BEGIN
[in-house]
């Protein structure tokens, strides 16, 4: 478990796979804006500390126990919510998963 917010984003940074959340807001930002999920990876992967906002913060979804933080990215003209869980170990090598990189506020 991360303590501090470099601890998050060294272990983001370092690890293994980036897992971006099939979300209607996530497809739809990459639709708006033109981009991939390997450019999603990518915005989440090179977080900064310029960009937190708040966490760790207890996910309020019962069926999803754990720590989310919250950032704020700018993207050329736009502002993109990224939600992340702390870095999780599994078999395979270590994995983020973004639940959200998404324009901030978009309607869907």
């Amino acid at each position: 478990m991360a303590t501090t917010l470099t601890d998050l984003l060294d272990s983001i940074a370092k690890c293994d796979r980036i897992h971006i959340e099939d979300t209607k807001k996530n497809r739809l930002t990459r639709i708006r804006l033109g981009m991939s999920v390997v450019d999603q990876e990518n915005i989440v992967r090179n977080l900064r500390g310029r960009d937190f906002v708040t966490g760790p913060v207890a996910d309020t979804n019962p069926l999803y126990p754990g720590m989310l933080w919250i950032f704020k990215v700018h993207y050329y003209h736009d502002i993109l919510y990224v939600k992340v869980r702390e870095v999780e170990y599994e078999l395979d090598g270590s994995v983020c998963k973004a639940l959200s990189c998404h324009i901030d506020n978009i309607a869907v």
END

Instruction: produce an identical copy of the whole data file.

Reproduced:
[in-house]
């Protein structure tokens, strides 16, 4: 478990796979804006500390126990919510998963 917010984003940074959340807001930002999920990876992967906002913060979804933080990215003209869980170990090598990189506020 991360303590501090470099601890998050060294272990983001370092690890293994980036897992971006099939979300209607996530497809739809990459639709708006033109981009991939390997450019999603990518915005989440090179977080900064310029960009937190708040966490760790207890996910309020019962069926999803754990720590989310919250950032704020700018993207050329736009502002993109990224939600992340702390870095999780599994078999395979270590994995983020973004639940959200998404324009901030978009309607869907």
């Amino acid at each position: 478990m991360a303590t501090t917010l470099t601890d998050l984003l060294d272990s983001i940074a370092k690890c293994d796979r980036i897992h971006i959340e099939d979300t209607k807001k996530n497809r739809l930002t990459r639709i708006r804006l033109g981009m991939s999920v390997v450019d999603q990876e990518n915005i989440v992967r090179n977080l900064r500390g310029r960009d937190f906002v708040t966490g760790p913060v207890a996910d309020t979804n019962p069926l999803y126990p754990g720590m989310l933080w919250i950032f704020k990215v700018h993207y050329y003209h736009d502002i993109l919510y990224v939600k992340v869980r702390e870095v999780e170990y599994e078999l395979d090598g270590s994995v983020c998963k973004a639940l959200s990189c998404h324009i901030d506020n978009i309607a869907v």